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Kotlin Programming Language Cheat Sheet Part 2

This is a quick guide to Kotlin programming language. The previous part of this guide is here

#Object Oriented

fun main(args : Array<String>) {
  class local (val x : Int)
  
  val y = local(10)
  println("${y.x}")
}

Above code is a sample of Local Class, one of many support that Kotlin has for OO programming.

  • Abstract classes
  • Primary constructor
  • Delegation
  • Generic classes
  • Class objects
  • Nested classes
  • Local classes
  • Object expressions
  • Traits
  • Data classes
  • Anonymous Analyzer
  • Anonymous Objects

##Kotlin classes

Kotlin classes does not have:

  • Static member (methods or properties)
  • Secondary constructors
  • No fields, just properties

###Simplest Kotlin class definition

class Person


fun main(args : Array<String>) {
  val p = Person()
  val name = javaClass<Person>().getSimpleName()
  println("$name")
}

The class Person is as simple as you can get to declare a class

by default, a Kotlin class is final. So to make a class inheritable, you must you the keyword open in front of it

open class Person
class Hero : Person()


fun main(args : Array<String>) {
  val name = javaClass<Person>().getSimpleName()
  println("$name")
  
  val name2 = javaClass<Hero>().getSimpleName()
  println("$name2")
}

Visibilities

Kotlin has four visibilities:

  • private
  • protected
  • internal
  • public

If you do not declare a visibility modifier, it is assumed to be internal visibility.

fun main(args : Array<String>) {
    val x = Visibility()
}

class Visibility{
 public var name : String = ""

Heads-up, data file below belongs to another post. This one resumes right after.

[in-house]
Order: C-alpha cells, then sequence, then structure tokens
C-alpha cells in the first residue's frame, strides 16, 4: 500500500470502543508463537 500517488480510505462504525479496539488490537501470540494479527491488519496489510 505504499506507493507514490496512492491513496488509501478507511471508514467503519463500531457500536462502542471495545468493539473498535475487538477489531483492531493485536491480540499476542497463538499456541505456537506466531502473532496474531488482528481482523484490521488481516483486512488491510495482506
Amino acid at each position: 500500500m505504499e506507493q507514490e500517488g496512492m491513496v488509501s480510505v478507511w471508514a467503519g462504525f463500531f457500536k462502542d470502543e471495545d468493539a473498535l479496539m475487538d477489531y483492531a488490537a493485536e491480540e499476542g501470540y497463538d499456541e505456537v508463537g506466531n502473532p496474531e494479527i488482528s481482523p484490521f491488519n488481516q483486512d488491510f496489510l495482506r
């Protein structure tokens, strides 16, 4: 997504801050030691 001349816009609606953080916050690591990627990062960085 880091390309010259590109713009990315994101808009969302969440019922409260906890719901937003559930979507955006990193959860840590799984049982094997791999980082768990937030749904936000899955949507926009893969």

private var age : Int = 0
 protected var address : String = ""
 internal var friends : String = ""  
 var status : String = "Single"
}

An empty class is off course useless. Let's add some properties to it so it can hold data

open class Person
  
class Hero : Person(){
  public var name : String = ""
  public var age : Int = 30
  }


fun main(args : Array<String>) {
  val h = Hero()
  h.name = "Superman"
  h.age = 30
  
  println("${h.name} is ${h.age} years old")
}

Rule

  • Every declared property must be initialized, without exception.
  • a var property means it can be modified
  • a val property is a constant

##Primary constructor## Unlike many other OO language, Kotlin only allows one single constructor

open class Person
  
class Hero (n: String, a : Int) : Person(){
  public var name : String = n
  public var age : Int = a
  }


fun main(args : Array<String>) {
  val h = Hero("Superman", 30)
  println("${h.name} is ${h.age} years old")
}

As you can see, the constructor parameter n and a are being used to initialized their respective properties.

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